Morgan is viewed favorably by 26 percent of voters in the poll and unfavorably by 20 percent, with 35 percent saying they’ve never heard of him. Graham has a 19 percent favorable and 7 percent unfavorable rating, with 58 percent saying they haven’t heard of her. Gillum is unknown to 72 percent and King 77 percent.

Among Republicans, Putnam leads the gubernatorial field with 26 percent, followed by U.S. Rep. Ron DeSantis, R-Palm Coast, at 9 percent. DeSantis has said he’ll announce this fall whether he’s running for governor. State Sen. Jack Latvala, R-Clearwater, who opened a campaign for governor in August, gets 2 percent and another potential candidate, House Speaker Richard Corcoran, R-Land-O’Lakes, gets 1 percent.

Poll: Floridians on Nelson-Scott Senate race, Trump, Confederate statues

Floridians’ views on Gov. Rick Scott, Sen. Bill Nelson, President Donald Trump and Confederate statues were measured in a new FAU poll.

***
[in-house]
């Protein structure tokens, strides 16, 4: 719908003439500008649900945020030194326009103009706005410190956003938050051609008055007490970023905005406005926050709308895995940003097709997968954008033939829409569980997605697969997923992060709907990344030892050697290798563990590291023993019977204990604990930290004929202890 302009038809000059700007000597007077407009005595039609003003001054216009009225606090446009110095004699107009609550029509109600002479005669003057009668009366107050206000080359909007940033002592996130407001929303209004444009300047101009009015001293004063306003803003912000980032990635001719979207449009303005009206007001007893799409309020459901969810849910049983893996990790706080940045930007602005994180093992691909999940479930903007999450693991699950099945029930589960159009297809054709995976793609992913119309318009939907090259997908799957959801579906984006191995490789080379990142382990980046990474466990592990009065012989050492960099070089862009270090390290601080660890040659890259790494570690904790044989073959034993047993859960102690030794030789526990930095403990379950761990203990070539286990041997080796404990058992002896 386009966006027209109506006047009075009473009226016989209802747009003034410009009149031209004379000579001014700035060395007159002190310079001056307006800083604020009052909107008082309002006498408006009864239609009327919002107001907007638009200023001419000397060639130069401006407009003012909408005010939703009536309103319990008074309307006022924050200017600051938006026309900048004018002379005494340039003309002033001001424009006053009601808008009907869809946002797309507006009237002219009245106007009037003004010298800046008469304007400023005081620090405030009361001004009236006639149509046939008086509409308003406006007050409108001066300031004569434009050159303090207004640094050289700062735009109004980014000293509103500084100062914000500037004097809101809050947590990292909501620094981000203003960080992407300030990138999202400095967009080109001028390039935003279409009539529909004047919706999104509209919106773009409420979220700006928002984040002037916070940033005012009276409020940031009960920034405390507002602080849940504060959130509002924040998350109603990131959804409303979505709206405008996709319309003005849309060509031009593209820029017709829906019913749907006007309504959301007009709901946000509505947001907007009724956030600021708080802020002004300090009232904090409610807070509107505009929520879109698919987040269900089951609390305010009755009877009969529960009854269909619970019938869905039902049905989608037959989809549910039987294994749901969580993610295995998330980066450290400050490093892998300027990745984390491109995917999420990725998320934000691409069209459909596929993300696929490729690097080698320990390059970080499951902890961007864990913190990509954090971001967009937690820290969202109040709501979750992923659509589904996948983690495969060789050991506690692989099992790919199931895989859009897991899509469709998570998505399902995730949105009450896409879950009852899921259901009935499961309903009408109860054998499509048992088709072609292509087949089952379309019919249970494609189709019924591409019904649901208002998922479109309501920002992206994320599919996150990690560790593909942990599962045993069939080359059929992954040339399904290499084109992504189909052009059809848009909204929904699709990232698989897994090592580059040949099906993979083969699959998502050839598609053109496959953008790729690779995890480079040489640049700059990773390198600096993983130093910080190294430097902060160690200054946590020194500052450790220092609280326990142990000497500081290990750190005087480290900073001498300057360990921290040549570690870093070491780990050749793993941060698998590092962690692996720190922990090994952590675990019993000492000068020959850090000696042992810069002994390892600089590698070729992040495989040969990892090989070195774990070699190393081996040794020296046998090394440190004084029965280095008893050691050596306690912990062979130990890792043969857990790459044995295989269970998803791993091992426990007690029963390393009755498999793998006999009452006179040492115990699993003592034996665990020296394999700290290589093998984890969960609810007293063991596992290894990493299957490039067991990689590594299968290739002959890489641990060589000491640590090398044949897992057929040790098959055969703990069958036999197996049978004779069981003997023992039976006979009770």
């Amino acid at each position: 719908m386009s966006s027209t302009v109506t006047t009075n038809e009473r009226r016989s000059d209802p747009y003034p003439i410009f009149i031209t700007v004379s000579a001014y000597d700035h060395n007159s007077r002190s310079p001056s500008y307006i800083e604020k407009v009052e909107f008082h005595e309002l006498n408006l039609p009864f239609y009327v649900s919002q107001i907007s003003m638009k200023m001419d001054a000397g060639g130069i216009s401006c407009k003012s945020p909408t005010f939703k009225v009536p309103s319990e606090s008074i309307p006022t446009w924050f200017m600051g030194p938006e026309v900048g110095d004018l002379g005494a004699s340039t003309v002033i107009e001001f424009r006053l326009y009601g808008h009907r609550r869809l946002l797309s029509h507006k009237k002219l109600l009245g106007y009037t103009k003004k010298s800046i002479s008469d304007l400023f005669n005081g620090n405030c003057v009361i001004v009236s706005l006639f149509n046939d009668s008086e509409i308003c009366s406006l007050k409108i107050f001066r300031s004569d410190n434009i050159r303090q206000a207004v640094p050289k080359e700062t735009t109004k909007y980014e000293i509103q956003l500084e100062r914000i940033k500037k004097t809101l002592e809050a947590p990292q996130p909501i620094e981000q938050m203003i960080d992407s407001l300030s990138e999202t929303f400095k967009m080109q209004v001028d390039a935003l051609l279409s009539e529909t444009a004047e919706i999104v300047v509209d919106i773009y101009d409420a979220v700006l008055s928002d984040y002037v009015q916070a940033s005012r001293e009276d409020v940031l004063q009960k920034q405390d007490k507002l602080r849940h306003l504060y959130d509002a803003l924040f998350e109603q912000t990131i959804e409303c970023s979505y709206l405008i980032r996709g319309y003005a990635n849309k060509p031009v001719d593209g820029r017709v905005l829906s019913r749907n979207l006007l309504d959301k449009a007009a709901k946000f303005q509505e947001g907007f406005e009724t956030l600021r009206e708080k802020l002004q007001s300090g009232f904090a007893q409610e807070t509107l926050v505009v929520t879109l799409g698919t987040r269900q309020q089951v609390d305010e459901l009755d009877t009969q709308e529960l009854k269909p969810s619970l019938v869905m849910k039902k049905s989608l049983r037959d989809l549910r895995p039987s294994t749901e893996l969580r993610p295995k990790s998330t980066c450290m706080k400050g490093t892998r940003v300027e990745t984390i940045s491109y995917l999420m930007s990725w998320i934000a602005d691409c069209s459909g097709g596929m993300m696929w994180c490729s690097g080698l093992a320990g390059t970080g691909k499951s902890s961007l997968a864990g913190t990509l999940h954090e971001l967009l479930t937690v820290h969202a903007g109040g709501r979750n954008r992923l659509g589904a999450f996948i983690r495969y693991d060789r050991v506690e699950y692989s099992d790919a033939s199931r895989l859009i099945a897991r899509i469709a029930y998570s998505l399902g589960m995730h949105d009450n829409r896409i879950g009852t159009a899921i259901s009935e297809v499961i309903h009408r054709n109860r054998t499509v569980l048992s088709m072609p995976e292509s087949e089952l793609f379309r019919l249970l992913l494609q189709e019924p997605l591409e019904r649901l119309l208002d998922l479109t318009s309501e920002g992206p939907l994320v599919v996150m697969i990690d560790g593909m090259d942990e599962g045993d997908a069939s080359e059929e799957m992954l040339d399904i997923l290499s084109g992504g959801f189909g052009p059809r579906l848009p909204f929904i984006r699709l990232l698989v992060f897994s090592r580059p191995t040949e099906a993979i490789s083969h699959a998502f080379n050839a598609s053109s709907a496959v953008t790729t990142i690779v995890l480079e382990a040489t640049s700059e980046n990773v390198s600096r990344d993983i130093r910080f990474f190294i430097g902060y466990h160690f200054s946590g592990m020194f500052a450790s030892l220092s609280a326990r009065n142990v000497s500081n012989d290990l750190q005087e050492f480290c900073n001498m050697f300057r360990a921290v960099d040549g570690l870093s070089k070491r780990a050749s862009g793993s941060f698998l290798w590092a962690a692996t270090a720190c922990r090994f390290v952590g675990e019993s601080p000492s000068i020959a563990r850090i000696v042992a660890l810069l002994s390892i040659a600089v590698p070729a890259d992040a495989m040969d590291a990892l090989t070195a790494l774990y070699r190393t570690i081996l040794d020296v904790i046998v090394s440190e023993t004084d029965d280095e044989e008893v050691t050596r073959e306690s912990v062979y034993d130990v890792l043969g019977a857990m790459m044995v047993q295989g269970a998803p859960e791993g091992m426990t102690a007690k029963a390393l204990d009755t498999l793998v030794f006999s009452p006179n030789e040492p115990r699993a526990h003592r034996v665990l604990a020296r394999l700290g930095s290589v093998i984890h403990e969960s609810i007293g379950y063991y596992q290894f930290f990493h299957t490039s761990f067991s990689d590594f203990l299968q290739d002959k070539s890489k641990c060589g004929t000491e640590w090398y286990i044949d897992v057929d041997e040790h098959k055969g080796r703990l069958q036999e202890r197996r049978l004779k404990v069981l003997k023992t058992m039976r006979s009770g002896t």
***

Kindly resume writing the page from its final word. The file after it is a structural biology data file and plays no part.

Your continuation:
An expected 2018 Senate race between Democratic Sen. Bill Nelson and Republican Gov. Rick Scott is a virtual tie, according to a new Florida Atlantic University poll, which also finds wide-open Republican and Democratic primary races for governor and mixed views on President Donald Trump‘s “both sides” remarks about Charlottesville.

While Floridians appear unclear about which candidates they prefer for Senate and governor, they have more pronounced views on statues of Confederate figures in public places. Forty-nine percent say the statues should remain. Thirty percent say they should be removed, as three Democratic candidates for governor advocated Monday in West Palm Beach.

FAU’s poll of 800 registered Florida voters, conducted last Thursday through Saturday, shows three-term incumbent Sen. Nelson getting 42 percent and term-limited Gov. Scott getting 40 percent in a hypothetical Senate race. That’s a virtual tie considering the poll’s 4 percent margin of error.